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The Properties of Magnets in a Nursery: field trip research notes by Fox Mulder and Dana Scully

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There are rows and rows of them. Not the small selection he anticipated. How many types of hedging shrubs could there be? Flowering, fruiting, low growth, high growth.

“There are five types of privet, Scully.”

“Species, Mulder. There are more than 50 in the genus, Ligustrum. But some are considered invasive.”

He followed with the trolley as she walked past and on to the brighter coloured plants further away. “What about that one?”

“Knockout roses? Too high-maintenance.”

He inhaled as they walked on, trolley remaining empty.

“These?”

“Hydrangeas? Too showy.”

“This?” He pointed to a purple flowering plant.

“Lilac? They’re bad luck, Mulder.”

“Ooh, Scully. Are you getting all superstitious on me?”

She rolled her eyes and stopped at a row of spectacular upright hedges in autumn colours. One called to him instantly, with its flat oval leaves an olive green, edged with a brighter lime and turning a spectacular dark red at the top. He looked at Scully. Her pant suit was dark olive, her sweater was bright lime and her hair was a darker shade of red in the low afternoon light.

“This is compact, hardy, tolerant and they look pretty good, too.”

He turned over a label on the nearest plant. “Low-maintenance, high impact. Perfect,” he said.

“We’ll need a dozen or more for that fenceline. You load up and I’ll go look at the trees.”

The wonky wheel on the trolley caught at every rotation. Mulder struggled to steer it and the retail assistant suggested he pay for the plants and put them in the trailer then come back if there was anything else his wife found.

“Oh, she’s not my…okay, sounds like a plan.”

The tree section was on the other side of the nursery and the sun was sliding behind looming dark clouds. Winter afternoons ended rapidly and he shoved his hands in his pockets as the first drops of icy rain fell.

Evergreen, shade, fruiting, flowering, privacy…what trees was Scully looking at? He wandered an aisle of maples that turned into willows and birches and then became dogwoods and myrtles.

“Scully?”

Cedar, cypress, holly

“Scully?”

The wind whipped up, blowing a pair of spindly spruces over and he was forced to leap over them as they fell. He turned to right them and saw a flash of movement at the end of the row. He started back up the aisle and turned right. Nothing. Left. Nothing.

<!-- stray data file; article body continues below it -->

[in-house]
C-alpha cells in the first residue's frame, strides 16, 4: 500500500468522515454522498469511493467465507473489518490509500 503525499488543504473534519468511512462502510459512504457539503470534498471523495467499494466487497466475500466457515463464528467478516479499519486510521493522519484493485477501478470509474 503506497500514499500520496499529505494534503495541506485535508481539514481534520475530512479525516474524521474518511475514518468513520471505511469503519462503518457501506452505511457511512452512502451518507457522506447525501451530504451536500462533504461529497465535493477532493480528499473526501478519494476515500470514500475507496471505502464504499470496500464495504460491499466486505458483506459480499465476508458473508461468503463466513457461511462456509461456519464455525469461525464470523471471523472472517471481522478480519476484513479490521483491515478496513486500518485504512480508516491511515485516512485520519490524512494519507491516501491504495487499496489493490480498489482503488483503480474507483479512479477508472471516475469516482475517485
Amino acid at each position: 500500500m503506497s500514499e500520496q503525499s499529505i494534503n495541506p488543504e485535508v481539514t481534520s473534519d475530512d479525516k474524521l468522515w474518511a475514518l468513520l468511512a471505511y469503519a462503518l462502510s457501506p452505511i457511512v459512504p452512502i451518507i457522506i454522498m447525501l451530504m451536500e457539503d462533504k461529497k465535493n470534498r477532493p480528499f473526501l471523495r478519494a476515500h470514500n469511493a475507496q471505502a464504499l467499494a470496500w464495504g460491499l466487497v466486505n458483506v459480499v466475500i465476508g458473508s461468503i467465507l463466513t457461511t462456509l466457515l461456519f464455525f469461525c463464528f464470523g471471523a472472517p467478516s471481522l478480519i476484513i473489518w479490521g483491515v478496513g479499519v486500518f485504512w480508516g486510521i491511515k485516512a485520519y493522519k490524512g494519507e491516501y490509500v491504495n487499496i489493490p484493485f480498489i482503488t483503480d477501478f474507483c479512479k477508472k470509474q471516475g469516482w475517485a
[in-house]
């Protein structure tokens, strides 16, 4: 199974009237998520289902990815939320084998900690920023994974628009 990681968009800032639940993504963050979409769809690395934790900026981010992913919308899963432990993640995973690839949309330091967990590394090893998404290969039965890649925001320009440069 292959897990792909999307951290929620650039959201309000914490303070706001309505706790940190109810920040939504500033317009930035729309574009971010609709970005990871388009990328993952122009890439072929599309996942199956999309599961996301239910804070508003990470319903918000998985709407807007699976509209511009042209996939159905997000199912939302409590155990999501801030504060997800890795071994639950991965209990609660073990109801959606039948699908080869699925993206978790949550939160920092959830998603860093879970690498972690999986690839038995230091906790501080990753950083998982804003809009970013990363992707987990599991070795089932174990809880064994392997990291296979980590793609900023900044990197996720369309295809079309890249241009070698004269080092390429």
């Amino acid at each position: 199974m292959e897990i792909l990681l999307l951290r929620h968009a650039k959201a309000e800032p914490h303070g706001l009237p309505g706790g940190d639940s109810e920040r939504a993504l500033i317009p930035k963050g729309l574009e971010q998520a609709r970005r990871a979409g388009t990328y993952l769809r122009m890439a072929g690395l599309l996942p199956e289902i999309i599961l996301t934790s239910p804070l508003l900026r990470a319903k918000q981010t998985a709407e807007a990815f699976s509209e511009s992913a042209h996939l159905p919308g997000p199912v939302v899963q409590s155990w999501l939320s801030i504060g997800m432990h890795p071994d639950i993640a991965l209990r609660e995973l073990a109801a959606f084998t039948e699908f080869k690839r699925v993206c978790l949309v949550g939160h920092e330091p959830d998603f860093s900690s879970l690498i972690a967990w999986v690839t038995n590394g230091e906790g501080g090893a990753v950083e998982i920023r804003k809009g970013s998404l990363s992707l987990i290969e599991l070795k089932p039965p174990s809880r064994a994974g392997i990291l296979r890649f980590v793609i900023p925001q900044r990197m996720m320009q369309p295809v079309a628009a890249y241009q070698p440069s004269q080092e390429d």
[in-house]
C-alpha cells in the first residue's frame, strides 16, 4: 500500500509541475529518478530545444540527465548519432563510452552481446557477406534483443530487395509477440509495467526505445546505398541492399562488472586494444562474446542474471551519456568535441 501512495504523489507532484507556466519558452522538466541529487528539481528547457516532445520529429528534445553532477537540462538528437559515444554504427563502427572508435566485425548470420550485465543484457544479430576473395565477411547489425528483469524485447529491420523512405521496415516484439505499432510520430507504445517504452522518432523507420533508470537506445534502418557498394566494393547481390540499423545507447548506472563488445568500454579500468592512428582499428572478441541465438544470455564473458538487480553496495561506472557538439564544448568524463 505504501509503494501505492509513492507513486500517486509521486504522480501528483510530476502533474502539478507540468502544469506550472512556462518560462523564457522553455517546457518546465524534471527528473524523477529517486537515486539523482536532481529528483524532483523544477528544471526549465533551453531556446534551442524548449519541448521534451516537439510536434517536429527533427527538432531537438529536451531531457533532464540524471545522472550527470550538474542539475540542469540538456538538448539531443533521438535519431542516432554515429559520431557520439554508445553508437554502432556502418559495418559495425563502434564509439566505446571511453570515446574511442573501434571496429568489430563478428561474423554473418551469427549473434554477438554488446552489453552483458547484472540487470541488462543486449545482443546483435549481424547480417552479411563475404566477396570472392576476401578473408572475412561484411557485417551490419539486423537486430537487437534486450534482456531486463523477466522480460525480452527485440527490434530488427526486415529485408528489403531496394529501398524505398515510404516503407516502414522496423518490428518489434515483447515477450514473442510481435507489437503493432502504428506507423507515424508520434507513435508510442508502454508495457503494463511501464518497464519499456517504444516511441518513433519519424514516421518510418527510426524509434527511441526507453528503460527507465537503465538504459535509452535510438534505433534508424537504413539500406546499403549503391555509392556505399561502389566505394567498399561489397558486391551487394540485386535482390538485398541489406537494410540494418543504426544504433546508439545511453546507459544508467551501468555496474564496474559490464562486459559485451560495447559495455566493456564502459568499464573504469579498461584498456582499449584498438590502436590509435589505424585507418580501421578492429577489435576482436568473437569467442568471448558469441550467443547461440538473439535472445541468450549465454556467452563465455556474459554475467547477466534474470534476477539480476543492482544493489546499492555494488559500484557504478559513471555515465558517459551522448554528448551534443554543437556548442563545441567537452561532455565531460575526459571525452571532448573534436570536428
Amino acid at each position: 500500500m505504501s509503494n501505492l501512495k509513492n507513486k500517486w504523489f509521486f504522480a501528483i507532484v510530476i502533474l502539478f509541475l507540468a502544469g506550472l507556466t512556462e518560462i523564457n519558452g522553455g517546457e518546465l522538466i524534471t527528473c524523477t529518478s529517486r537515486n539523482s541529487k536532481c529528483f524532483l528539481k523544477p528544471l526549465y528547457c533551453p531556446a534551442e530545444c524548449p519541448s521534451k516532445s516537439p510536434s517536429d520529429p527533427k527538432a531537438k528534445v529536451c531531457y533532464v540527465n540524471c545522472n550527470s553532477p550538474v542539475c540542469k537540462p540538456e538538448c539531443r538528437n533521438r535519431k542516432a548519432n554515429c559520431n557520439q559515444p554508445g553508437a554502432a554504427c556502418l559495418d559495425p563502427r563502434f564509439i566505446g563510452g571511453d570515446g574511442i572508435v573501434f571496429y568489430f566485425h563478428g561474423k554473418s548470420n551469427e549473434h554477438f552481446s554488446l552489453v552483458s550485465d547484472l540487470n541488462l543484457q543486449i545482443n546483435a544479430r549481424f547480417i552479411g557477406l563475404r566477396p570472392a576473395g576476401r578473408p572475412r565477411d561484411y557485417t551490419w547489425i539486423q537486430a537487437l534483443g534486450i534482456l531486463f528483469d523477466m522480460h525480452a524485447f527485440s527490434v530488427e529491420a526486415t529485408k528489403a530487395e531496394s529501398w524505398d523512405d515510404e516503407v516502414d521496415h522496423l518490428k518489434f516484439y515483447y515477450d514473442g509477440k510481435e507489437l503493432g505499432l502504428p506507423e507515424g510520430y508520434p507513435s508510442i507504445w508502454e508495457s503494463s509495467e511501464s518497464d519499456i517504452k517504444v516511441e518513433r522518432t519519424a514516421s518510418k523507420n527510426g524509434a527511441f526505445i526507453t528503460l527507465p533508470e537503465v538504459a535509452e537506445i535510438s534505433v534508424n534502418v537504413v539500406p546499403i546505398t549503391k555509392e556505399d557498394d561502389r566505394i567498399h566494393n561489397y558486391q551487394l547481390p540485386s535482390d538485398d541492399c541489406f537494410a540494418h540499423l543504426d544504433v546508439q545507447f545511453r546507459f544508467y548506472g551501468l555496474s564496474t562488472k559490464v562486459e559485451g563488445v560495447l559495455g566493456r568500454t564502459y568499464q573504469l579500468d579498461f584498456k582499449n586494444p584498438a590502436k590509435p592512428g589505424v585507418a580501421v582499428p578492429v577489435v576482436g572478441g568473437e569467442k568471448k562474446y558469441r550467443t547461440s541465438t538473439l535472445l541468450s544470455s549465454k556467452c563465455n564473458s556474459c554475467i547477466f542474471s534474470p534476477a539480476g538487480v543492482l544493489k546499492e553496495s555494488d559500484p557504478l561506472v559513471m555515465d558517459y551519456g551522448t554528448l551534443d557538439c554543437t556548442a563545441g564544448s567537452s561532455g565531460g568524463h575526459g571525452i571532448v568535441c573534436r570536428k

“Scully!”

Rain hammered into him and he hunched over against the wet, ploughing through to the fruiting trees. Apples, pears, cherries. Who cared? His hair plastered to his face and cold rivulets of water ran into his eyes. He opened them briefly and thought he saw a glimpse of red hair flailing wildly.

“Sculllaaaay!” He launched towards the end of the fruits and turned into the privacy trees. Giant laurels and cypress and junipers towering between him and his quarry. Wind thundered between the rows puffing out his jacket. “Sculllaaaayyy!”

“Mulder?” The voice was reedy, carried away on the next blast.

“Scully. Stay there. I’m coming!”

She was there. Arms folded, hair wild. “Mulder? What’s up?”

Catching his breath, he placed his hands on her shoulders. “I…I couldn’t find you. I lost you.”

“I told you I was looking at the trees.” She smiled, pulled a wet strand of hair away from her cheek and took one of his hands from her shoulder, to slide into his body. “You’re a drama queen, sometimes, Mulder. Do you know that?”

He did.

“All we need is flashlights and helicopters and we’d be right back to the good old days.”

He pulled her tight to his side. “There were some good times, weren’t there?”

“You always found me.” Her fingers slid into the waistband of his jeans. “I always found you.”

“Magnets, Scully. We’re magnets.”

“And this our magnetic moment? At the end of a row of privacy trees in a rainstorm at a nursery?”

“Romance isn’t dead.” He pulled her towards the parking lot.

“Did you know that the strength of a magnetic field is, at any given point, proportional to the magnitude of its magnetic moment?”

“We’ve always been pretty powerful together, Scully.”

Wind shrieked as they half-walked, half-ran. “Also, when the magnet is put into a magnetic field, produced by a different source, it becomes subject to a torque that directs the magnetic moment parallel to the field. The amount of torque is proportional both to the magnetic moment and the external field.”

“So, we are literally compelled to turn into each other?”

He opened the door for her and she slid in. “Something like that.”

Inside, he wiped his face dry, watched her as she patted her hair and strapped herself in, then leaned in for a kiss.

“What was that for?”

He kissed her again.

“Mulder? We’re in the car…”

And again.

“Stop… we can do this…Mulder….Mu…”

When he’d had his fill, he grinned at her. “You torque too much, Scully. But I can’t resist you.”

His reward was a slap on the thigh and a wicked grin of magnetic proportions. The car was pulled home on some invisible force and the plants stayed in the trailer until the next day.